Then there are the discussions between mom and Ms. C that I overheard the past month.  They talk about tests, judges, and names of horses that I only see when I go places.

So, yeah, it is definitely springtime.  See you on the show circuit soon!



“Your Horse”

Ike with new browband March 2016

I had an epiphany the other day.  No, it wasn’t about my riding skills or some huge life lesson.  Nothing that profound or life changing.  What I realized is that when the first words out of Ms. C’s mouth are “Your horse” or “Your horses,” the words that follow are usually not, “is an angel” or “are a pleasure to have around the barn.”  No, the words that follow usually are more along the lines of, “ran me over” or “tried to kill me.”  This must be what it feels like when a parent has a conference with their child’s teacher.

And here lately, my boys seem to be very busy since I hear that phrase usually a few times a week.  Since it is so common, I thought I’d share some of the stories with you…

“Your horse….is icky.”  It is no secret that Cigar is a wee bit of a pig boy; he has been this way from the first day I owned him.  He gleefully wallows in any puddle or mud slick and will try to bite me or run away when I attempt to remove the filth.  Unfortunately for me, he has now lead Ike down the path of muddy ickiness.  And I have discovered that if your unclipped horse sweats profusely on the abnormally warm day in March, the sweat combines with the winter’s worth of crud to create a sticky paste that doesn’t want to rinse off.  You can create little spikes of hair to make your horse look like a punk rock band member. Since it won’t rinse away, the next time to see your horse, the hair is matted together and nearly impossible to brush.  At this point all you can do is hope that it rains and that your horse stands out in the downpour for a few hours.

“Your horse….looks like a plow horse.”  I suppose that I must raise my hand and claim responsibility here although I’d like to think that Ike must bear some of the burden for this as well.  We hear this when we are trudging around the ring on the forehand rather than engaging Ike’s rear end for more power.  Sure, just half halt and all will be right in the world.  Wrong.  If I was a stronger person, a subtle half halt might do it, but on plow horse days, I sometimes have to resort to some louder tugging and a few jabs with my spurs to get the young man’s attention.  (Yes, I heard you gasp in horror.)  Once I fuss, Ike usually will comply and we can then move along more like the Second Level pair we aspire to be.  And once Ike is engaged, it is amazing how much easier walk to canter transitions are and how much more of a push I can get for a medium trot.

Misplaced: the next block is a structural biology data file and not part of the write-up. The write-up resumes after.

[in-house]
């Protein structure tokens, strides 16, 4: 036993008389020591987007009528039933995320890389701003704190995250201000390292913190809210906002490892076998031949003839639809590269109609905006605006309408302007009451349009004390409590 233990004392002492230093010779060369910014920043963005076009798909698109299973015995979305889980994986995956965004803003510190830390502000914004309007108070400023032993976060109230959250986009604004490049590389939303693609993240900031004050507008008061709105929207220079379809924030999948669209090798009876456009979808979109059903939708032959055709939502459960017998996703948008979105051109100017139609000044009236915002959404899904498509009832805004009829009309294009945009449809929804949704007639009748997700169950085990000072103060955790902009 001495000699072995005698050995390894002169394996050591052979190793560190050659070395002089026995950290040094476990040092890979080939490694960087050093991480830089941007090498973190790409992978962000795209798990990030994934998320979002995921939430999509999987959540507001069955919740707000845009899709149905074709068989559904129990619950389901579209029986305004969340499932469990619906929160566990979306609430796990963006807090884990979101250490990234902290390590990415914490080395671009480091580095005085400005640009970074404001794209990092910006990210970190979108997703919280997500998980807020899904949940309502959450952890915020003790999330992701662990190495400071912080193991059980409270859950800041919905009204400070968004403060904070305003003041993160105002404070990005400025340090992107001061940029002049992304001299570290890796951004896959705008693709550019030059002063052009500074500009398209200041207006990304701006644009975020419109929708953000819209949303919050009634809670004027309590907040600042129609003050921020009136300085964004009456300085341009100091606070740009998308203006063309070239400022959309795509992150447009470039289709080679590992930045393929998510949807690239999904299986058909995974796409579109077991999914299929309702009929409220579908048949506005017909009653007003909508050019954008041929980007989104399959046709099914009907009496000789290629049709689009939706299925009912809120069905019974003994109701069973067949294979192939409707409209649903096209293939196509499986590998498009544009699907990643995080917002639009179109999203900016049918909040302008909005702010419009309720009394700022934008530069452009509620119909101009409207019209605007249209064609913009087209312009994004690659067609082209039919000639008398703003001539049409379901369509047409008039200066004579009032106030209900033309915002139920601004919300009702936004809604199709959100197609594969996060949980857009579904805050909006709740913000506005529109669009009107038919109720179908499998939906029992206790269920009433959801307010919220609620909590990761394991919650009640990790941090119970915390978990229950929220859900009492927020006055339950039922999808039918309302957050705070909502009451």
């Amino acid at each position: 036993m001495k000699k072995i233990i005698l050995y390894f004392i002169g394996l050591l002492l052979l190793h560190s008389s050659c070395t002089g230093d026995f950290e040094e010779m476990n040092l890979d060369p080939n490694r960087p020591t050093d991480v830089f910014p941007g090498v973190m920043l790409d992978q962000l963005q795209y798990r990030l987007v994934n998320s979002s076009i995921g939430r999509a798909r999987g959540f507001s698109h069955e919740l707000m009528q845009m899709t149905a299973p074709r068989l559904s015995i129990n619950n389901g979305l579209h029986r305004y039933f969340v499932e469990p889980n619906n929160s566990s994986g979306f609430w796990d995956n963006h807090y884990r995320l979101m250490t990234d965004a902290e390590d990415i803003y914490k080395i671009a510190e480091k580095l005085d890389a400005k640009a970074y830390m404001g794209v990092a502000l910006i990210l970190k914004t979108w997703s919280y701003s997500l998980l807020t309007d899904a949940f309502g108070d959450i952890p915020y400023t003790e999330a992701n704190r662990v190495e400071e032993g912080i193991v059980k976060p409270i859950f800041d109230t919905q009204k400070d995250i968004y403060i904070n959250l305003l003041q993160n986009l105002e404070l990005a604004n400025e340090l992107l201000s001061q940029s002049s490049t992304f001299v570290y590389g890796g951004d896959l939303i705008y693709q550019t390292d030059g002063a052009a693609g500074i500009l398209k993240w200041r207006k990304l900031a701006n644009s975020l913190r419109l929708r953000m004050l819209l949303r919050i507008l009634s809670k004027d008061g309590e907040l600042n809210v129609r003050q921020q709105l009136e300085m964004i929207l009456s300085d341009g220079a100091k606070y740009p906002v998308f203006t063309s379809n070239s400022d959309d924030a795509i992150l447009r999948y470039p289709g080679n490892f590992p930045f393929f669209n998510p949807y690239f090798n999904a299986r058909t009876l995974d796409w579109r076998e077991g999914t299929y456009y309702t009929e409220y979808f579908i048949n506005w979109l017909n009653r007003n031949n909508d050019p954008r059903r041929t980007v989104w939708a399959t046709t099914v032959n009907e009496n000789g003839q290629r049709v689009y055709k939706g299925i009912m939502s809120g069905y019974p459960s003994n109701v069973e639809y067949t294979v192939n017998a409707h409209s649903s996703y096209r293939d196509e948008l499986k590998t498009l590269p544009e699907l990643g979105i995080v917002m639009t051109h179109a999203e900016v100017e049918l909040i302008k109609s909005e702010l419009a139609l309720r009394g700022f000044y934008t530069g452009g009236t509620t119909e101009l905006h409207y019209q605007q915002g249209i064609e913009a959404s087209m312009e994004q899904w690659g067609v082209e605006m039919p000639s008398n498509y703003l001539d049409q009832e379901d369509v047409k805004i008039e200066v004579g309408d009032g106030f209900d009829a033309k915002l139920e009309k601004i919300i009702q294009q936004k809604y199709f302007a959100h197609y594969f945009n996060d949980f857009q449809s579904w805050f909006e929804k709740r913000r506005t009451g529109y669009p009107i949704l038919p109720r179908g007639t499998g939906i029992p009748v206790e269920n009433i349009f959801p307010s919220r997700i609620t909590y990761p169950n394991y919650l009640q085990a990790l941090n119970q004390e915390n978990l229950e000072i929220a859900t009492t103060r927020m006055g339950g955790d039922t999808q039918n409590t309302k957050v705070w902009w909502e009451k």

“Your horses….tore down the hot wire.”  My boys are bound and determined to live together.  They check the status of the hot wire on a daily basis.  I can hear them asking each other, “Did someone forget to turn it on today?”  Deconstruction commences as soon as they realize the power is off.  I have reiterated to them that I do not agree with this course of action since I cannot afford to build a new wing onto Ms. C’s home for the vet to use.  My admonitions seem to have little effect on their daily activities.

“Your horse….looked like a rodeo bronco.”  Thankfully, Ike rarely shows off his rodeo skills while under saddle.  If you have followed us for a few years, you know that it did not end well for me the one and only time he bucked while I was astride…I showed off my gymnastic skills with a single front flip, but unfortunately I did not stick the landing.  Routinely while stretching his legs in his paddock, Ike can be seen happily kicking up his hind legs.  I cringe in horror as I play out the worst scenarios in my mind that involve strained muscles, torn ligaments and fractured bones.  Any attempts to explain to him why this is not appropriate behavior fall on deaf ears.

“Your horse…is very tall.” I usually hear this either after Ike has spent the day rearing while playing with his brother or after Ms. C has ridden him.  I suppose that I am now so accustomed to his burgeoning girth that I no longer give it much thought, except when it is time to replace tack since most standard items won’t fit.  Not everyone carries 18 inch browbands or blankets for big and tall boys; this reminds me of when my mother would shop for my brother in the “husky” boy’s section at Sears…clothing with a little something extra.

“Your horse….is crooked.”  Yet another time that I must share some, if not all, of the blame.  It is most noticeable with our right lead canter.  I know all about positioning my horse in a slight shoulder fore position, but just because I know about it doesn’t mean that I can tell if I have achieved the correct position. Usually we fail and Ike carries his hind end to the inside as we canter down the long side of the arena.  Any judge who is paying attention will comment, “haunches in down long side,” but I am usually so focused on maintaining the correct rein length and praying that I can slow down the freight train at the appropriate point that I cannot spare a thought on where Ike’s haunches are.  We are diligently working on it in our lessons.  In my defense it is hard to know what is going on behind me when there is so much of it back there.

My horses might be a handful, but they are mine. They make me laugh and smile and bring joy to my life.  I hope your horses do the same for you.